‘I loved how I could connect with people via radio,’ he said. ‘In 1981, when I got my first job as a presenter at Northsound Radio in Aberdeen, I was over the moon.
‘I got £20 per programme and I literally skipped down the road when I got the news.’
By the mid-80s, he had moved to London and a brief stint on Capital Radio earned him a move to Radio 1 in 1987, which included a role in front of camera on Top of the Pops. At the same time, he was courted by ITV as the first presenter of Wheel of Fortune.
Did he find fame difficult to deal with back then? ‘I didn’t think so at the time. But looking back, I did go a bit bonkers,’ he conceded.
‘Suddenly I was travelling all over the world, doing Top of the Pops, interviewing the Rolling Stones – it was all a whirlwind. Certainly, for someone who is bipolar there were a lot of highs and lows.
‘Now it’s all come back to haunt me, as I can be having a gin and tonic at home on a Friday night when I catch my kids taking screen grabs of me on Top of the Pops with dreadful hair,’ he jokes, as if to steer the conversation from darker places.
With Long Lost Family now airing its tenth season, Campbell feels the show has particular resonance at a time so many are cut off from loved ones due to the coronavirus pandemic.
‘We can’t hug, we can’t visit,’ he said. ‘Many people are alone.
‘I know that because I am broadcasting every day on 5 Live and talking to people whose lives are falling apart. It has been very intense because so many people are so desperate to talk – and that hangs heavy in my heart.’
Nicky Campbell pictured with his family. He wrote: ‘Despite my wonderful family, like most adopted children, my identity was fragile. I wished that I could be normal and not the child of a stranger.’
Family remains central to Campbell’s essence. It is worth noting that while its title focuses on his relationship with Maxwell, the book is dedicated to the memory of his beloved adoptive mother, Sheila, who died in 2019, aged 96.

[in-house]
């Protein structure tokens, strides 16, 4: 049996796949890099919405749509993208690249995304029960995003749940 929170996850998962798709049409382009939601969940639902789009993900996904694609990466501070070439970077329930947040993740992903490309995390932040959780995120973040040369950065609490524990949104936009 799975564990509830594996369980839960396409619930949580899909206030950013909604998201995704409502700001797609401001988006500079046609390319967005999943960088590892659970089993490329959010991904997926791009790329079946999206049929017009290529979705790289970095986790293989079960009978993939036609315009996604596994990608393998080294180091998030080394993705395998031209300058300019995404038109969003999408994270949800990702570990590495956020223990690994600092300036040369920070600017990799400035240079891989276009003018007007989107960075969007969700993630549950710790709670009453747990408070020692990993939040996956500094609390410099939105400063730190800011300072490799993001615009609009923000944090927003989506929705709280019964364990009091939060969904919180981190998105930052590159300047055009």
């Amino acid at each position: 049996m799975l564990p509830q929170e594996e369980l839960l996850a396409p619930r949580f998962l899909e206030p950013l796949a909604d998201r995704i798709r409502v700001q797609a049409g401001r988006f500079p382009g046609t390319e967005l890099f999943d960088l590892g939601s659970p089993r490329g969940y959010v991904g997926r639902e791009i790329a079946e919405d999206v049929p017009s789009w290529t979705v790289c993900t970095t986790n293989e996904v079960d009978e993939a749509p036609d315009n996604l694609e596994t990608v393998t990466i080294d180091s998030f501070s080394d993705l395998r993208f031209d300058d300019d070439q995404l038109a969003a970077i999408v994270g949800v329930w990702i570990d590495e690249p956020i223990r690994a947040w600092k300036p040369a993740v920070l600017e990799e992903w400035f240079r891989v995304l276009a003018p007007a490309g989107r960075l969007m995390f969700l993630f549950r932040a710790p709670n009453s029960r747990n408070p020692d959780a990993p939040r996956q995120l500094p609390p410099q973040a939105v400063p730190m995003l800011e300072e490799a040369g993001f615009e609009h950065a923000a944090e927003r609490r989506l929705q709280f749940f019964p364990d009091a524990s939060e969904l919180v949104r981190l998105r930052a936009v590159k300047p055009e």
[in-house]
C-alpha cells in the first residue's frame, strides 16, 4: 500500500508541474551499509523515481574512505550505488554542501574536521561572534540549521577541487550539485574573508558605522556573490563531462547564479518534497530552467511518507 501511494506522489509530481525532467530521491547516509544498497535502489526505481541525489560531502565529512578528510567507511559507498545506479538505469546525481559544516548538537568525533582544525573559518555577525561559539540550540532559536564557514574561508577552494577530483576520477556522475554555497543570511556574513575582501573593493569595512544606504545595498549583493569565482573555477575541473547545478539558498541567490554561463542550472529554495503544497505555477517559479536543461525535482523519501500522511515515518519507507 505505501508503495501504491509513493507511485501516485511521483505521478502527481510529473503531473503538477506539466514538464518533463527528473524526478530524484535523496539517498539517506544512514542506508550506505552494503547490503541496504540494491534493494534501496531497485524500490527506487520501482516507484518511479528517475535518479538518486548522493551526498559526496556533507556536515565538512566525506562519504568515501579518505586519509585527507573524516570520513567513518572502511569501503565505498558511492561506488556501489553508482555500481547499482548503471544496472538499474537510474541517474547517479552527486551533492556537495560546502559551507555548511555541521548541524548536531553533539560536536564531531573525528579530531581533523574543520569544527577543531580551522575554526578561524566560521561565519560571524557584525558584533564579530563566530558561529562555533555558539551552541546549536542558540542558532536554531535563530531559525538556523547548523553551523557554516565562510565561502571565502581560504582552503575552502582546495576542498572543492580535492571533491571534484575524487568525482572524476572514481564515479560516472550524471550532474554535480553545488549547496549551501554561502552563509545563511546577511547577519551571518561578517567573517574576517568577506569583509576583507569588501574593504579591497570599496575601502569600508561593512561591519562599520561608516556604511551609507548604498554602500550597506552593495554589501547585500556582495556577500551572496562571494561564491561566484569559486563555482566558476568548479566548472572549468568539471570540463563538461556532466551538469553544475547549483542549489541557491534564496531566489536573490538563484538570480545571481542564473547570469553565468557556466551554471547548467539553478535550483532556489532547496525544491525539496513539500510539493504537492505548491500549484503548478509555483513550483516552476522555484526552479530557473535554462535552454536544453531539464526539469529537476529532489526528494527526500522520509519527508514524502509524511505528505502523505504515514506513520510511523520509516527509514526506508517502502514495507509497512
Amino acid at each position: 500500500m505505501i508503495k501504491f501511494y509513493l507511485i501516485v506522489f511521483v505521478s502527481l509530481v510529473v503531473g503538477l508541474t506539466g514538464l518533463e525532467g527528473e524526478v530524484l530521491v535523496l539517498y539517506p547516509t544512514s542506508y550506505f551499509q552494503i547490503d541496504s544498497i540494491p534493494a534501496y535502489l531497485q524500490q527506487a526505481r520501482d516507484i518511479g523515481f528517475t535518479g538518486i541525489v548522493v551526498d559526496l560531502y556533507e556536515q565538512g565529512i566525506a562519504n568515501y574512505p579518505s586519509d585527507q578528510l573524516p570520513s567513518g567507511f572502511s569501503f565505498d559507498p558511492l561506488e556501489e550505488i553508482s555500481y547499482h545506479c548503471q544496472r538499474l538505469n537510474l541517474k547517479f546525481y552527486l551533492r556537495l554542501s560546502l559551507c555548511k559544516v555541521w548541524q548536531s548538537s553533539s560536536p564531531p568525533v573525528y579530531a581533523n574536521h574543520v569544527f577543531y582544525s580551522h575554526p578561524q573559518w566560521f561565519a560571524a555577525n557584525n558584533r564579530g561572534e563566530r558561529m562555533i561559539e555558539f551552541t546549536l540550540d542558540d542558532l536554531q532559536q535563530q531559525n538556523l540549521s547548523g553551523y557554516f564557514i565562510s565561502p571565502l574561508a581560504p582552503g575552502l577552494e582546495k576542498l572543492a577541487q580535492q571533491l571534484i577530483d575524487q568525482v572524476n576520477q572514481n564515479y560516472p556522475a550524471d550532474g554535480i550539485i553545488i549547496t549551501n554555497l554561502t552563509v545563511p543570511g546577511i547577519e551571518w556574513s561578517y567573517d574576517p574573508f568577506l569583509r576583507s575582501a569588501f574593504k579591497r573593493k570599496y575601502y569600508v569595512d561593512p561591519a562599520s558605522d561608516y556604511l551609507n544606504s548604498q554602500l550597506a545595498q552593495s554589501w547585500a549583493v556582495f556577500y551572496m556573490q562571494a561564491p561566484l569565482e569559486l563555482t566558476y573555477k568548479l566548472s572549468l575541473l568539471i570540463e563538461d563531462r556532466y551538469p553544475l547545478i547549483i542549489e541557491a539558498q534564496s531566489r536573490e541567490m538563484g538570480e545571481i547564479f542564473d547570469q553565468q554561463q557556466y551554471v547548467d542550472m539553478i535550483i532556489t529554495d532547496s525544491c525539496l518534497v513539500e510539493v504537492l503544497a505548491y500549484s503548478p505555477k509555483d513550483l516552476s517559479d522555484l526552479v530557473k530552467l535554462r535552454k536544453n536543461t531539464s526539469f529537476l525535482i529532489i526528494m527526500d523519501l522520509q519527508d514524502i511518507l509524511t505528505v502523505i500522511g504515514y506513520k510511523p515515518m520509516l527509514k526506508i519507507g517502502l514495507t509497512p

Mrs Campbell, a former social worker, was a radar operator with the Women’s Auxiliary Air Force during the Second World War. She guided RAF planes to their targets on D-Day from a base at Beachy Head, East Sussex, and received a service medal for her work in 2017.
Her adopted son has only fond memories of the woman he called ‘Mum’, saying: ‘When we cleared out her house after she died I came across all these old photos of me she had kept. I feel really lucky to have been adopted by her.
‘She gave me everything and dedicated her life to helping others. The best thing my mum taught me was to always treat everyone I met the same.’
It is a lesson he is daily reminded of by his beloved pet dog. As he notes in the book, Maxwell ‘helped me to be my real self and my best self – my therapist with four legs’.
Additional reporting by Tony Cowell
One of the Family: Why A Dog Called Maxwell Changed My Life by Nicky Campbell, published by Hodder & Stoughton, is out now priced £20.